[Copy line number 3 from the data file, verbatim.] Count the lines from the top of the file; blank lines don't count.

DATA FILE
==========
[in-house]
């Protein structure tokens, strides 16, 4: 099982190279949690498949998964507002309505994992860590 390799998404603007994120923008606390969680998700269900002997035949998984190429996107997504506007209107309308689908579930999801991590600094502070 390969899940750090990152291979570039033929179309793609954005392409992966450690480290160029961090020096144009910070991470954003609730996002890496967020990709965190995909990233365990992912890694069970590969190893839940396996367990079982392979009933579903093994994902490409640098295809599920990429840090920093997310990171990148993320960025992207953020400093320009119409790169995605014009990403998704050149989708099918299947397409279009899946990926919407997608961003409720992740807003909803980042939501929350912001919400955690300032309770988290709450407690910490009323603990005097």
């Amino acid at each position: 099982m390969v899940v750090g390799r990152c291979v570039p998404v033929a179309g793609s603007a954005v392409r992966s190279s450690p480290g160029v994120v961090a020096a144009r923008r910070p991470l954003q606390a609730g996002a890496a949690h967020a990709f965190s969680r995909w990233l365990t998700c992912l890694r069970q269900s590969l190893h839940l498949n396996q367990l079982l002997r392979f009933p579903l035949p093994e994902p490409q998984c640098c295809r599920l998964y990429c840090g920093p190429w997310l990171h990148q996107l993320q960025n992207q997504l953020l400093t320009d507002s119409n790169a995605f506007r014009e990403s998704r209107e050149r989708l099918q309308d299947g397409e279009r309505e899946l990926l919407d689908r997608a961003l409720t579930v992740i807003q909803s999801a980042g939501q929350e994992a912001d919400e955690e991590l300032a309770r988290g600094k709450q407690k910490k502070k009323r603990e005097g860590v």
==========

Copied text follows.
């Amino acid at each position: 099982m390969v899940v750090g390799r990152c291979v570039p998404v033929a179309g793609s603007a954005v392409r992966s190279s450690p480290g160029v994120v961090a020096a144009r923008r910070p991470l954003q606390a609730g996002a890496a949690h967020a990709f965190s969680r995909w990233l365990t998700c992912l890694r069970q269900s590969l190893h839940l498949n396996q367990l079982l002997r392979f009933p579903l035949p093994e994902p490409q998984c640098c295809r599920l998964y990429c840090g920093p190429w997310l990171h990148q996107l993320q960025n992207q997504l953020l400093t320009d507002s119409n790169a995605f506007r014009e990403s998704r209107e050149r989708l099918q309308d299947g397409e279009r309505e899946l990926l919407d689908r997608a961003l409720t579930v992740i807003q909803s999801a980042g939501q929350e994992a912001d919400e955690e991590l300032a309770r988290g600094k709450q407690k910490k502070k009323r603990e005097g860590v």